According to Renewable Energy Perspectives for Aviation research paper, there are Three paths for renewable energy perspectives in aviation.
1) Renewable Drop-in Fuels
The use of drop-in fuels which have equal characteristics as conventional kerosene requires in general no adaptation of the fuel distribution infrastructure, on-board fuel systems, or combustion engines. e.g. Biofuels, Solar Drop-in Fuels.
One way to reduce the carbon footprint of aviation is to introduce sustainable, carbon-neutral drop-in fuels that can be used to substitute conventional kerosene in present motive power systems and could, therefore, represent an elegant way to fulfill the International Air Transport Associations (IATA) target of carbon-neutral growth starting in the year 2020. Certified drop-in fuels based on different resources exist and enter long-term testing phases (Lufthansa, KLM).
2) Renewable Non-Drop-in Fuels
As opposed to fossil or solar kerosene, nondrop-in fuels are not compatible with today’s transportation fuel systems and therefore cannot be used without major adaptations in infrastructure including fuel production, distribution and storage, and motive power system of the aircraft. e.g. Solar Hydrogen.
3) Electric Motive Power Systems:
An electric aircraft is an aircraft powered by electric motors. Electricity may be supplied by a variety of methods including batteries, ground power cables, solar cells, ultracapacitors, fuel cells, and power beaming.
The first commercially available, non-certified production electric aircraft, the Alisport Silent Club self-launching glider plane, flew in 1997. It is optionally driven by a 13 kW (17 hp) DC electric motor running on 40 kg (88 lb) of batteries that store 1.4 kWh of energy.
The first certificate of airworthiness for an electric-powered aircraft was granted to the Lange Antares 20E in 2003. Also an electric, self-launching 20-meter glider/sailplane, with a 42-kilowatt DC/DC brushless motor and lithium-ion batteries, it can climb up to 3,000 meters with fully charged cells. The first flight was in 2003. In 2011 the aircraft won the 2011 Berblinger competition.
Solar Impulse 2 is powered by four electric motors. Energy from solar cells on the wings and horizontal stabilizer is stored in lithium polymer batteries and used to drive propellers. In 2012 the first Solar Impulse made the first intercontinental flight by a solar plane, flying from Madrid, Spain to Rabat, Morocco. Completed in 2014, Solar Impulse 2 carried more solar cells and more powerful engines, among other improvements. In March 2015, the plane took off on the first stage of a planned round-the-world trip.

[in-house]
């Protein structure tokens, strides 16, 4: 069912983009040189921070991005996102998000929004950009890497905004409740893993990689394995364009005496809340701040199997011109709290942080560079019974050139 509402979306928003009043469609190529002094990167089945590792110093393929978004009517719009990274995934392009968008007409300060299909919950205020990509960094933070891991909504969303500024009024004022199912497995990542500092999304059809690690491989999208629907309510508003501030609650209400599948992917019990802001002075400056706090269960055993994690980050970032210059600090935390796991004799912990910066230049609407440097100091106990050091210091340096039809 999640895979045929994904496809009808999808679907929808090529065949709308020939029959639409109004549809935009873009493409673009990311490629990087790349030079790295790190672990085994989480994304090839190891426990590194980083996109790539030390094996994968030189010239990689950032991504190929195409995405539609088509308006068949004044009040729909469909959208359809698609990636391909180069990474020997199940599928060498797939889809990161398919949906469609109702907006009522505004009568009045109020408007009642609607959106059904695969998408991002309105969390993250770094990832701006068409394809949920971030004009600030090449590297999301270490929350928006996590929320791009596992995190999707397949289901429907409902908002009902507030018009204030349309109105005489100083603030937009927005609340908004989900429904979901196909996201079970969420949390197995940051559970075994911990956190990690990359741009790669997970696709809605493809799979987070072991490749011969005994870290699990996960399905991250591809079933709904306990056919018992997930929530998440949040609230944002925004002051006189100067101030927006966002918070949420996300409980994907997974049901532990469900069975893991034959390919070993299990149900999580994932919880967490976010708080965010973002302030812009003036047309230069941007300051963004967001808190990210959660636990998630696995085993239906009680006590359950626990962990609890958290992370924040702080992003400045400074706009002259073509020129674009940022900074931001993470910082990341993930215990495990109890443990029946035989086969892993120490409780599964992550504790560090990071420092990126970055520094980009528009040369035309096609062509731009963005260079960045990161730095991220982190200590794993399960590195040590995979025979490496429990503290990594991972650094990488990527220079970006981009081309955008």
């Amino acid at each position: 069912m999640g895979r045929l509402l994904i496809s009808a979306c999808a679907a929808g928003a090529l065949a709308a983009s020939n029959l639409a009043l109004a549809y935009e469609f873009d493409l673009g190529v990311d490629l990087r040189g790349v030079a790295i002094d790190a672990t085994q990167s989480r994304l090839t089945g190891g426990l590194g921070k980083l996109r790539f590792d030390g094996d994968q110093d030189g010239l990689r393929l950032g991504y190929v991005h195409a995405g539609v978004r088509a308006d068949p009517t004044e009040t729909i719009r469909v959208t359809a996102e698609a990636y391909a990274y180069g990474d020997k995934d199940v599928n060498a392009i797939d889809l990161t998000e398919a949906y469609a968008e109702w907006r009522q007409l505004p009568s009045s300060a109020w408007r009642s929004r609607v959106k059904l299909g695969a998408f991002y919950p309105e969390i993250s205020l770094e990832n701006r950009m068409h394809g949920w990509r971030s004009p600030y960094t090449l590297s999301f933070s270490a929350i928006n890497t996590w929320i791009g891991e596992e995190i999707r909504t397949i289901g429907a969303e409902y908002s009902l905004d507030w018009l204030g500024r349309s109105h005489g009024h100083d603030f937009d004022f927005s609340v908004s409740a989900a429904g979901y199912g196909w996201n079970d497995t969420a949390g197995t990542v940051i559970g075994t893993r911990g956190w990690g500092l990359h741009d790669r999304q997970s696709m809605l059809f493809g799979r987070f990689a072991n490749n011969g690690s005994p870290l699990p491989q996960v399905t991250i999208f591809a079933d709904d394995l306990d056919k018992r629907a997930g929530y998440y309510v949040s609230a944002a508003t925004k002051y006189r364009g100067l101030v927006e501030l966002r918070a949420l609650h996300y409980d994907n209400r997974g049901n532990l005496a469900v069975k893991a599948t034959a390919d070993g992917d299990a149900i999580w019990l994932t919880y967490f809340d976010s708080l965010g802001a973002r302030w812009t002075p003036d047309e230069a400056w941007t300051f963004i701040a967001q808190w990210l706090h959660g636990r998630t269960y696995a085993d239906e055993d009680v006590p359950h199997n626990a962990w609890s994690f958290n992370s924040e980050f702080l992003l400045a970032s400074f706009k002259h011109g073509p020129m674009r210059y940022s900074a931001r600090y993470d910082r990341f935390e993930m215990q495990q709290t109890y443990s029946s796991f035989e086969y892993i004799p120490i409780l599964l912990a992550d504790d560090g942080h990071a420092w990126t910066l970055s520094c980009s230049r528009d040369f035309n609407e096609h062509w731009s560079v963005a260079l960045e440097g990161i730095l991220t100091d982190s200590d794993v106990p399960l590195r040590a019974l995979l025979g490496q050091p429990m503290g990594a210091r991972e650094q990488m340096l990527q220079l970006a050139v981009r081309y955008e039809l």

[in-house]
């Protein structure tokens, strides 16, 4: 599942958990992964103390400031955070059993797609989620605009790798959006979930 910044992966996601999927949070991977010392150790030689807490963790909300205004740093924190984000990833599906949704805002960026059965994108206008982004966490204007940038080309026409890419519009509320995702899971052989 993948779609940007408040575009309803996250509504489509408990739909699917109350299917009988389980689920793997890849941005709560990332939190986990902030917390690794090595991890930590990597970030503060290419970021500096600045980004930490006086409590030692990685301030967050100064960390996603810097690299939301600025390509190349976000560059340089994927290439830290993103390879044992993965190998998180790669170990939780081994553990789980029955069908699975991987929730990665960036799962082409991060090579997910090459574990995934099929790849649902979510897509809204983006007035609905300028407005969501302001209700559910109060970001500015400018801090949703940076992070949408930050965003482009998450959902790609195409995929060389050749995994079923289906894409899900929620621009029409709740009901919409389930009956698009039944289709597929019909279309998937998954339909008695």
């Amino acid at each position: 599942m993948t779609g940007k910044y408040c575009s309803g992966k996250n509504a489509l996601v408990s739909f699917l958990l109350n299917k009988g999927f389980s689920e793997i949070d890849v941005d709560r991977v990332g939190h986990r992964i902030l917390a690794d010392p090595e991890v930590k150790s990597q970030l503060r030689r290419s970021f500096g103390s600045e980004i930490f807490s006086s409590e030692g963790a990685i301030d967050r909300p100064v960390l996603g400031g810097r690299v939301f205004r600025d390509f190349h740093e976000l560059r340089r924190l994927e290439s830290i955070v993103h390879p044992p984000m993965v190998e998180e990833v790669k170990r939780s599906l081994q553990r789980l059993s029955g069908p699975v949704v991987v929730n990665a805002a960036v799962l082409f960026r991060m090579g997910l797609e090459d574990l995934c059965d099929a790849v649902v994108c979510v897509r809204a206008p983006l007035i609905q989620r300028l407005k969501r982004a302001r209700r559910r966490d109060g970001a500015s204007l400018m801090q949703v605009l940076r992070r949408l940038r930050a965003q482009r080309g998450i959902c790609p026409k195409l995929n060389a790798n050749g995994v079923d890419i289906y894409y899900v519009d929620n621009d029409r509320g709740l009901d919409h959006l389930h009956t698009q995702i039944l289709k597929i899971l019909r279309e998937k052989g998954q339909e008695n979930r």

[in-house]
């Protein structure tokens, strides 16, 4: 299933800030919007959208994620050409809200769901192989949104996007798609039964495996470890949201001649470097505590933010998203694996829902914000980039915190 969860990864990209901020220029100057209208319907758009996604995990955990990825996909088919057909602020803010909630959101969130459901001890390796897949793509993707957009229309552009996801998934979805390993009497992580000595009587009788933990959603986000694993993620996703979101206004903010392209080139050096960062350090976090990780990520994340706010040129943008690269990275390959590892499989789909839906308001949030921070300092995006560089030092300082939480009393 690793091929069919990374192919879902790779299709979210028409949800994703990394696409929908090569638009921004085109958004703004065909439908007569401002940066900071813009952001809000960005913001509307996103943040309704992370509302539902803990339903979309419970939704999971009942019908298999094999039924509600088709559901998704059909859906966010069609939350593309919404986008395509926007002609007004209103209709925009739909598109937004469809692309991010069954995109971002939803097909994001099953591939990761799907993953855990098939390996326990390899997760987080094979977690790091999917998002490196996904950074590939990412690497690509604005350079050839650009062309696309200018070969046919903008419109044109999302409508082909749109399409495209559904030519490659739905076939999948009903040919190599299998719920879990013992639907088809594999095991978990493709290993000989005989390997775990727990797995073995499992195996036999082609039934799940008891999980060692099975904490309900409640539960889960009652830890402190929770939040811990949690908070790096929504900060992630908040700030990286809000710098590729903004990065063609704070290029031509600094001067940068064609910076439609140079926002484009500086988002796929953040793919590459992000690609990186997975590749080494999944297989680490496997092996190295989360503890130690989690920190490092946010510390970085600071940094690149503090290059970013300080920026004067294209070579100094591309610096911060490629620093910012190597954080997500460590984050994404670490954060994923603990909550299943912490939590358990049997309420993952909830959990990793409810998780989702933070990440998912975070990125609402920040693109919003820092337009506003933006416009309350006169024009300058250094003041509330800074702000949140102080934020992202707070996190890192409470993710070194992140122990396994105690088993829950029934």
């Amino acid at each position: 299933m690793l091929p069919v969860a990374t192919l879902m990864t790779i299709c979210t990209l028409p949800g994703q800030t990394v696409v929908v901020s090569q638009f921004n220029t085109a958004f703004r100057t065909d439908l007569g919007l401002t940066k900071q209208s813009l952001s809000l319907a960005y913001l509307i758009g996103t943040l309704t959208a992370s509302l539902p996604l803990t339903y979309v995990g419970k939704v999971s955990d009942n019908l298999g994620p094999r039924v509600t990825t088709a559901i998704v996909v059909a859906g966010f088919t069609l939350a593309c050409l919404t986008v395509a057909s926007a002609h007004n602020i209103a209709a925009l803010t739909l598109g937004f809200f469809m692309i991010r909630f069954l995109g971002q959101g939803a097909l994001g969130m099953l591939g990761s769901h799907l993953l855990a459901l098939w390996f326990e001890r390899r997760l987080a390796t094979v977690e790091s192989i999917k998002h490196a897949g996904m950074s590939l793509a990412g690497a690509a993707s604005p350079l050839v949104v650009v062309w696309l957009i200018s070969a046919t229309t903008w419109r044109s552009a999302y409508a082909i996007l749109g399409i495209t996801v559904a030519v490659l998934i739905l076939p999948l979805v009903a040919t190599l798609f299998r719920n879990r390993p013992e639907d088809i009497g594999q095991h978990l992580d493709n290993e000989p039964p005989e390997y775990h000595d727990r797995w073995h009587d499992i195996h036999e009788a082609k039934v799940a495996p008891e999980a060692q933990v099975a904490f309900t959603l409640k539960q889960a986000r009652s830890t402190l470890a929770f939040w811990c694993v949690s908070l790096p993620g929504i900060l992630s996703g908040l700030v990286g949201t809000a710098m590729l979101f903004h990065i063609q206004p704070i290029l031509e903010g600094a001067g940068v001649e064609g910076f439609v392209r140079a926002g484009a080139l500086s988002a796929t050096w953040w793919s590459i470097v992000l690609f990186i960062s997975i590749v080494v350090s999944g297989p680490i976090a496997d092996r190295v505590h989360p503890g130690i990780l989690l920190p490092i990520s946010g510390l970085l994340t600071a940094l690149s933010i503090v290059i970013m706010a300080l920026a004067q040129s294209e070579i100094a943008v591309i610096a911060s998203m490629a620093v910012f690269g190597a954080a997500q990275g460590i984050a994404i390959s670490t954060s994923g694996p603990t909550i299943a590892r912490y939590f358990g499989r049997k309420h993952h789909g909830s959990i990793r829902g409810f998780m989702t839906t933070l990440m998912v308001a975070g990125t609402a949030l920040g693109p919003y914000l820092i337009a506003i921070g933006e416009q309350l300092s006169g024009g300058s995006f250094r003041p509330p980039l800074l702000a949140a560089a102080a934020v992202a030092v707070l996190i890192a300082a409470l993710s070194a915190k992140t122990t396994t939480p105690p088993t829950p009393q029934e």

SolarStratos is an aeronautical project aimed at flying a solar-powered airplane for the first time to the stratosphere. The SolarStratos airplane is the first commercial two-seater solar-powered aircraft in history, it will also be the first manned solar-powered aircraft to enter the stratosphere.
Currently, battery-powered electric aircraft have much more limited payload, range and endurance than those powered by internal combustion engines. It is hence only suitable for small aircraft (for large passenger aircraft, an improvement of the energy density by a factor 20 compared to li-ion batteries would be required.
Hybrid electric aircraft
A hybrid electric aircraft is an aircraft with a hybrid electric powertrain, needed for airliners as the energy density of lithium-ion batteries is much lower than aviation fuel. By May 2018, there were over 30 projects, and short-haul hybrid-electric airliners were envisioned from 2032. The most advanced are the Zunum Aero 10-seater, the Airbus E-Fan X demonstrator, the VoltAero Cassio, UTC is modifying a Bombardier Dash 8, while an Ampaire prototype first flew on 6 June 2019.